Lidded incense burner (xianglu) with geometric decoration and narrative scenes

citation

Historical period(s)
Early Western Han dynasty, ca. 2nd century BCE
Medium
Bronze with gold, silver, turquoise, and carnelian inlay
Dimensions
H x W: 17.9 x 10 cm (7 1/16 x 3 15/16 in)
Geography
China, Henan or Hebei province
Credit Line
Purchase — Charles Lang Freer Endowment
Accession Number
F1947.15a-b
On View Location
Freer Gallery 18: Art and Industry: China's Ancient Houma Foundry
Classification(s)
Metalwork, Vessel
Type

Incense burner

Keywords
animal, casting, China, Daoism, incense, inlay, landscape, Western Han dynasty (206 BCE - 9 CE), WWII-era provenance
Provenance

To 1947
Jun Tsei Tai (1911-1992), Shanghai, to February 1947 [1]

1947
C.T. Loo & Company, New York, purchased from Jun Tsei Tai in February 1947 [2]

From 1947
Freer Gallery of Art, purchased from C.T. Loo & Company on July 8, 1947 [3]

Notes:

[1] See C. T. Loo's stockcard no. NYL-7/982: "Bronze hill-censer on a wide spreading foot with three dragons in relief inlaid with gold, silver and various stones. Body decorated with bands of abstract motives in gold, silver with turquoise and rubis. Cover with fine rows of hills with hunting scenes, fighting animals and birds in gold, silver and hard stones inlaid, many stones missing Late Chou," Frank Caro Archive, Institute of Fine Arts, New York University, copy in object file. According to an annotation on the stockcard, Loo purchased the bronze from J. T. Tai.

[2] See C. T. Loo's stockcard cited in note 1.

[3] See C. T. Loo's invoice, date July 8, 1947, copy in object file.

Previous Owner(s)

Jun Tsei Tai 1911 - 1992
C.T. Loo & Company active 1908-1950

Published References
  • Masterpieces of Chinese and Japanese Art: Freer Gallery of Art handbook. Washington, 1976. p. 21.
  • Ideals of Beauty: Asian and American Art in the Freer and Sackler Galleries. Thames and Hudson World of Art London and Washington, 2010. pp. 68-69.
  • Jeannine Auboyer Roger Goepper. The Oriental World. Landmarks of the World's Art New York. pl. 58.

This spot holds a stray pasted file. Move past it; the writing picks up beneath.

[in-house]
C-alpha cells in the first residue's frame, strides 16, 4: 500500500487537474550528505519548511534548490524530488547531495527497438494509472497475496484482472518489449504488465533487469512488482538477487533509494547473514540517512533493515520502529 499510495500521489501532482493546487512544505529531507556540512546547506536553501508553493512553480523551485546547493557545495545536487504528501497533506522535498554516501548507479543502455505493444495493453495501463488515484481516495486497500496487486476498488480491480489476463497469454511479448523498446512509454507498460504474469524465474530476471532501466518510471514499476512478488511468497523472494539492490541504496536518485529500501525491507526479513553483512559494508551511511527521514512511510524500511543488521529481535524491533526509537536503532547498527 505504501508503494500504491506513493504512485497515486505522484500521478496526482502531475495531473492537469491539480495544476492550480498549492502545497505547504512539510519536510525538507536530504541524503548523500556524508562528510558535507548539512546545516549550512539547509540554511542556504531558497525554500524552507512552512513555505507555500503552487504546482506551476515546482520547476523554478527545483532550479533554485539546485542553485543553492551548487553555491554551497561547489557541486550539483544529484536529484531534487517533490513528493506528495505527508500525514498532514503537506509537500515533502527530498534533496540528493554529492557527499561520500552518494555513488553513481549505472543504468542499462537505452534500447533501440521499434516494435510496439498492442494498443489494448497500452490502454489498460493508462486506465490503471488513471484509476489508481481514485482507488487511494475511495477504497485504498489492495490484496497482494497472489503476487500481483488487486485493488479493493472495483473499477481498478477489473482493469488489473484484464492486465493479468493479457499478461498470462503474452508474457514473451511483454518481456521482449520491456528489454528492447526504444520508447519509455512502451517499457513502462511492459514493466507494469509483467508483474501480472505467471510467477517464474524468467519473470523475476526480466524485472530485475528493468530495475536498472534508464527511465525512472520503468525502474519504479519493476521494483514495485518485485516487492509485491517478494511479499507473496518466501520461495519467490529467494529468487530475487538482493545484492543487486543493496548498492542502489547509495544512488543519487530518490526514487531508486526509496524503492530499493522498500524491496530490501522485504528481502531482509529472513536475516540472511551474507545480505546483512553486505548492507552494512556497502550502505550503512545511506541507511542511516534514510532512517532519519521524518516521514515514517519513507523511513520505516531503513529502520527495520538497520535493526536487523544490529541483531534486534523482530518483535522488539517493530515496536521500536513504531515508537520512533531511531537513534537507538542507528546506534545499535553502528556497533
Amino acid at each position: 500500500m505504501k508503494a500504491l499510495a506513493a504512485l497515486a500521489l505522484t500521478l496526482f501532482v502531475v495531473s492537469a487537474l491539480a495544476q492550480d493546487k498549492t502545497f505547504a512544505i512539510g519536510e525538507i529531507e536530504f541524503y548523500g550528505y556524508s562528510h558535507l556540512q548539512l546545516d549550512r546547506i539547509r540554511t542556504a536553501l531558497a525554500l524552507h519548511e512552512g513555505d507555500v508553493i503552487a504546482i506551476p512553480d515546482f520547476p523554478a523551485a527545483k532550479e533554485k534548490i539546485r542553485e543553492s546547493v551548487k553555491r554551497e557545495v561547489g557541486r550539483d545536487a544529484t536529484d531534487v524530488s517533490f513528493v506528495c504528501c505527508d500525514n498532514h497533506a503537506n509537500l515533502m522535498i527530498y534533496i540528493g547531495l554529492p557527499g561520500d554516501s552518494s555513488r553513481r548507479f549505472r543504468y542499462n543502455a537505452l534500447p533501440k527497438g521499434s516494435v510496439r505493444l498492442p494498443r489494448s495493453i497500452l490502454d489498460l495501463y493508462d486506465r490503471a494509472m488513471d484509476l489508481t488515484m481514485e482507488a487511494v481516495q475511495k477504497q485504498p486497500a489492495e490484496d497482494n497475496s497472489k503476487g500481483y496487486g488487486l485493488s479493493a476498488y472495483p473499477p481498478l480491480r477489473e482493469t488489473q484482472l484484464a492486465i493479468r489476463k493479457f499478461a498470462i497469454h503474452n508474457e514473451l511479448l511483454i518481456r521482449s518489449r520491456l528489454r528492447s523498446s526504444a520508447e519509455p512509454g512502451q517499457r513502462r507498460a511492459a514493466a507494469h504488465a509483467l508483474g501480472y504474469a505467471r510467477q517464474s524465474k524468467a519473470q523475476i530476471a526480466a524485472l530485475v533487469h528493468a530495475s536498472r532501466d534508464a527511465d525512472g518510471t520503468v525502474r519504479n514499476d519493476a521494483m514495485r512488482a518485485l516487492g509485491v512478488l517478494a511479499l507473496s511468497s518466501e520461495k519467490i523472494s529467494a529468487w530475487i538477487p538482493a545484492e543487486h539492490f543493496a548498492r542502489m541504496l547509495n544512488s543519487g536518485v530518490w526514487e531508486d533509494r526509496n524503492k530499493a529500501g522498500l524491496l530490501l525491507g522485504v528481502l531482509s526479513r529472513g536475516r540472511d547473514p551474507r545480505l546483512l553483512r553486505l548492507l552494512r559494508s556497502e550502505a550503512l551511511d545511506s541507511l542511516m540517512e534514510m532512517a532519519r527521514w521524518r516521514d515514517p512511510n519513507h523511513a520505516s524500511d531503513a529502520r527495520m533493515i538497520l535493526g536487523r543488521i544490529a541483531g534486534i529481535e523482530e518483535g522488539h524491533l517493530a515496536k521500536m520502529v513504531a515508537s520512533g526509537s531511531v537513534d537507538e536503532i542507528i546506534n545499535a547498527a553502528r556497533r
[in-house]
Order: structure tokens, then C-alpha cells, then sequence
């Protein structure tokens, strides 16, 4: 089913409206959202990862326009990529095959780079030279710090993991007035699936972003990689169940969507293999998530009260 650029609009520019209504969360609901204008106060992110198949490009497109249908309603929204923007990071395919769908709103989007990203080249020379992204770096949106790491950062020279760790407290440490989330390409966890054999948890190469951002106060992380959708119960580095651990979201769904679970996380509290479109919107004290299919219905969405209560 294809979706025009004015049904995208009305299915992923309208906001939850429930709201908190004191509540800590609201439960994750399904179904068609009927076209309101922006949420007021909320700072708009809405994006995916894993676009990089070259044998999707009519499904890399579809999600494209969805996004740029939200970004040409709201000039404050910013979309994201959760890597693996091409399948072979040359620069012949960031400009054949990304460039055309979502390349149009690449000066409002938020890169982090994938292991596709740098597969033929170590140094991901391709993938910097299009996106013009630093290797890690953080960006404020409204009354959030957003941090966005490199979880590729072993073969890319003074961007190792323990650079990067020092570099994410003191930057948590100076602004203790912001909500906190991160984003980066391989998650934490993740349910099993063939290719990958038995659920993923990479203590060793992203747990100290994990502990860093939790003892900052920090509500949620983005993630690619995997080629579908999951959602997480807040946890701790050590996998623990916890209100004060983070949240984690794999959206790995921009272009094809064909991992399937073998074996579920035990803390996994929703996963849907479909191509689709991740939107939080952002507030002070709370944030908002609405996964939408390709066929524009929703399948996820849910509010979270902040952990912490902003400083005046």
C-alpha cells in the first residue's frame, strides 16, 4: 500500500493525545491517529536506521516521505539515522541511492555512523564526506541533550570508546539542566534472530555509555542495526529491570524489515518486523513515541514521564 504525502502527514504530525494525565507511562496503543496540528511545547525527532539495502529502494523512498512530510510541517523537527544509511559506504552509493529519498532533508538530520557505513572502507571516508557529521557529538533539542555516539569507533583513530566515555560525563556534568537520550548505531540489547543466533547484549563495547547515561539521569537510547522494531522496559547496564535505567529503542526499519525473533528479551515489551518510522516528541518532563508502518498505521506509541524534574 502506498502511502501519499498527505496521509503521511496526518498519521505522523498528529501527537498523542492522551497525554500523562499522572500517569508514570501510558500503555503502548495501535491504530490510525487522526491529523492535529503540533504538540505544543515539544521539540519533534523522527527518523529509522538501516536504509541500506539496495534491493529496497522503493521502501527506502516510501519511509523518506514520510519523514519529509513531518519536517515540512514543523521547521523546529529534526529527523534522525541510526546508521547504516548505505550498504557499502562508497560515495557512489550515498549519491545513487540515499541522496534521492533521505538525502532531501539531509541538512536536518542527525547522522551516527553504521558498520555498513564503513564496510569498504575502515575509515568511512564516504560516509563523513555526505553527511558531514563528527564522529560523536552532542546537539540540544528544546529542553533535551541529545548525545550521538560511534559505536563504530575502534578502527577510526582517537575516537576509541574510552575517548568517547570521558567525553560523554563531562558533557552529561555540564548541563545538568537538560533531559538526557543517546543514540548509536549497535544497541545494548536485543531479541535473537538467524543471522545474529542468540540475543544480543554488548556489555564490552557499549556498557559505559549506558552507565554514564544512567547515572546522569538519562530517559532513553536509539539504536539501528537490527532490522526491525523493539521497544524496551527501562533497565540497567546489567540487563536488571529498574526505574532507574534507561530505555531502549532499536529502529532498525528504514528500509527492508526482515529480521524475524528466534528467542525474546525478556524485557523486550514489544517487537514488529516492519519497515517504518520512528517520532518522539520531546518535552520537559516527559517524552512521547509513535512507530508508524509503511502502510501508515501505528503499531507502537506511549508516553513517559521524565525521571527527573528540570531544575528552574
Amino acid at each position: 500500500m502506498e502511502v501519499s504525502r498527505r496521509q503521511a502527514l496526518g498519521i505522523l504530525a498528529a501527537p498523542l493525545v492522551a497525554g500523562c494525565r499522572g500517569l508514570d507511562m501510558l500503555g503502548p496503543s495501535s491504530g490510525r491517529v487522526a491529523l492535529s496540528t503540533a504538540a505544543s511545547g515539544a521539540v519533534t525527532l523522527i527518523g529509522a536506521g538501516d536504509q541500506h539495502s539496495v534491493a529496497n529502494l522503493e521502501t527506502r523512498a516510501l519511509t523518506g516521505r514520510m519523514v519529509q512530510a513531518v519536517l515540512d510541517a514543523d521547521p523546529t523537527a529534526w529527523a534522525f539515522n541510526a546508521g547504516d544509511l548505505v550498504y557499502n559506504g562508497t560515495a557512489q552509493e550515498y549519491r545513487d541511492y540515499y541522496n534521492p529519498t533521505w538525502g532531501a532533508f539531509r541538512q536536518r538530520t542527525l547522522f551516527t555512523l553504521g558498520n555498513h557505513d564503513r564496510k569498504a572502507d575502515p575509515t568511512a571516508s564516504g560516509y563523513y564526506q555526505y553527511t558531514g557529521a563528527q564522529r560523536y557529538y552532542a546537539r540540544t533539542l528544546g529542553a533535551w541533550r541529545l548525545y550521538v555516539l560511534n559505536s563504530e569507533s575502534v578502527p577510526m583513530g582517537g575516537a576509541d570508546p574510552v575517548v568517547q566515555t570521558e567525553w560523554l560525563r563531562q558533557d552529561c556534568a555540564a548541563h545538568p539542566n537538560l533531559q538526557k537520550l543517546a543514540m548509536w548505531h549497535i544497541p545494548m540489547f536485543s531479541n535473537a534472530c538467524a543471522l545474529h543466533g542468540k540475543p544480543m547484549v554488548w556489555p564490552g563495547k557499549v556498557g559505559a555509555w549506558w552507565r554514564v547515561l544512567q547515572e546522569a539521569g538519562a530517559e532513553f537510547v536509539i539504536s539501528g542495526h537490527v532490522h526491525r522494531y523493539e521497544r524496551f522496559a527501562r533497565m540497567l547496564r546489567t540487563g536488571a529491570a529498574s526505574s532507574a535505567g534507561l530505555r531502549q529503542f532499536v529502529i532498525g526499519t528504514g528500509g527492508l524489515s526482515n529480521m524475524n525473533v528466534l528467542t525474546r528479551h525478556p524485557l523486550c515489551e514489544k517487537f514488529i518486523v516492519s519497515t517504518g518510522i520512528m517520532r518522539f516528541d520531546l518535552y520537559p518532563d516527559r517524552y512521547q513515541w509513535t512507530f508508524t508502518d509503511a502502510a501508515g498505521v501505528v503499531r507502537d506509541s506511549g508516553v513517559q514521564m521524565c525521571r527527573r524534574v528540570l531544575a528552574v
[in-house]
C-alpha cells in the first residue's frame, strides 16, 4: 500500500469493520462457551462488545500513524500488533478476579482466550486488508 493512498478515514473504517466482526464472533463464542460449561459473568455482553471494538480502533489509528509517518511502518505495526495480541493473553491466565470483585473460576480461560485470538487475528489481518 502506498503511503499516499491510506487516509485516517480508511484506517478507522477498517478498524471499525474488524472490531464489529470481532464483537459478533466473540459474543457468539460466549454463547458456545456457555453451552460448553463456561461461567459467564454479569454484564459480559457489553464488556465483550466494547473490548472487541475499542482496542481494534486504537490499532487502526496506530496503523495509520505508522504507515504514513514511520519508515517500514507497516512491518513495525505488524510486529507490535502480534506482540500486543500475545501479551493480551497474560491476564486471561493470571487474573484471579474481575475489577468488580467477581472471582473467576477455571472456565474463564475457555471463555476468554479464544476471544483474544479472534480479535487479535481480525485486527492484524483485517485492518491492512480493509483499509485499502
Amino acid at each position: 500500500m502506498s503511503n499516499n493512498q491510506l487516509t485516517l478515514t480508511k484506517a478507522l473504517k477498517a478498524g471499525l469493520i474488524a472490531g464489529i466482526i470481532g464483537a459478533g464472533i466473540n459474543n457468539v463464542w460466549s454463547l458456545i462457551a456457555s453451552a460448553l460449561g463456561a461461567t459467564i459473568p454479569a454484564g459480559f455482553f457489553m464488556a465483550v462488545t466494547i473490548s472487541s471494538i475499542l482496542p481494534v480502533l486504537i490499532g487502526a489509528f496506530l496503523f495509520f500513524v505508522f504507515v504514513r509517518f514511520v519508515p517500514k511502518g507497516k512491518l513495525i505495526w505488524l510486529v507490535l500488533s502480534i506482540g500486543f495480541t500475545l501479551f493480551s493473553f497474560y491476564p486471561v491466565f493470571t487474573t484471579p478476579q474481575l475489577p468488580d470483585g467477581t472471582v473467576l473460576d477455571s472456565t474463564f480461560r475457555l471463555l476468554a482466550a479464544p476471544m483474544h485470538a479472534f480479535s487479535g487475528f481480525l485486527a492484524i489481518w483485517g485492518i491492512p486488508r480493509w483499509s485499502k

• Michel Beurdeley. L'amateur chinois des Han au XXe siecle. Aspects de l'art Fribourg. pl. 2.
  • Capolavori nei secoli: Enciclopedia di tutte i popoli in tutti i tempi. 12 vols., Milan, 1961 - 1964. p. 26.
  • Susan N. Erickson. The Freer Gallery of Art Boshanlu: Answers to A.G. Wenley's Questions. fig. 1.
  • Susan N. Erickson. Boshanlu: Mountain Censers of the Western Han Period: A Typological and Critical Analysis. vol. 42 New York and Honolulu, HI. pp. 6-28.
  • Charles Patrick Fitzgerald. The Horizon History of China. New York. p. 76.
  • Dr. John Alexander Pope, Thomas Lawton, Harold P. Stern. The Freer Gallery of Art. 2 vols., Washington and Tokyo, 1971-1972. pl. 14.
  • Rene Grousset. Chinese Art and Culture. New York. p. 72.
  • John Keay. The Spice Route. London. p. 137.
  • Michael Loewe Eva Wilson. Everyday Life in Early Imperial China: During the Han Period, 202 BC-AD 220. Indianapolis. p. 47, fig. 11.
  • Michele Pirazzoli-t'Serstevens. The Han Dynasty. New York. p. 95.
  • Michael Sullivan. An Introduction to Chinese Art. Los Angeles and Berkeley, CA. fig. A3.
  • Michael Sullivan. A Short History of Chinese Art. Berkeley. fig. 17.
  • Robert K.G. Temple. China: Land of Discovery. Willingborough. p. 179.
  • Tseng Yu. Lung hu tou [char]. No. 42 Taipei, September 1986. p. 85.
  • Vincent Virga Library of Congress. Cartographia: Mapping Civilizations., 1st ed. New York. p. 53, pl. 42.
  • A.G. Wenley. The Question of the po-shan-hsiang-lu. vol. 3 Honolulu, 1948-1949. pp. 5-12.
  • Robert Dale Jacobsen. Inlaid Bronzes of Pre-Imperial China: A Classical Tradition and Its Later Revivals. 2 vols. Ann Arbor. pls. 218-219.
  • Joe Dan Lowry Joe P. Lowry. Turquoise: The World Story of a Fascinating Gemstone. Layton, UT. p. 26.
Collection Area(s)
Chinese Art
Web Resources
Google Cultural Institute
Rights Statement

Copyright with museum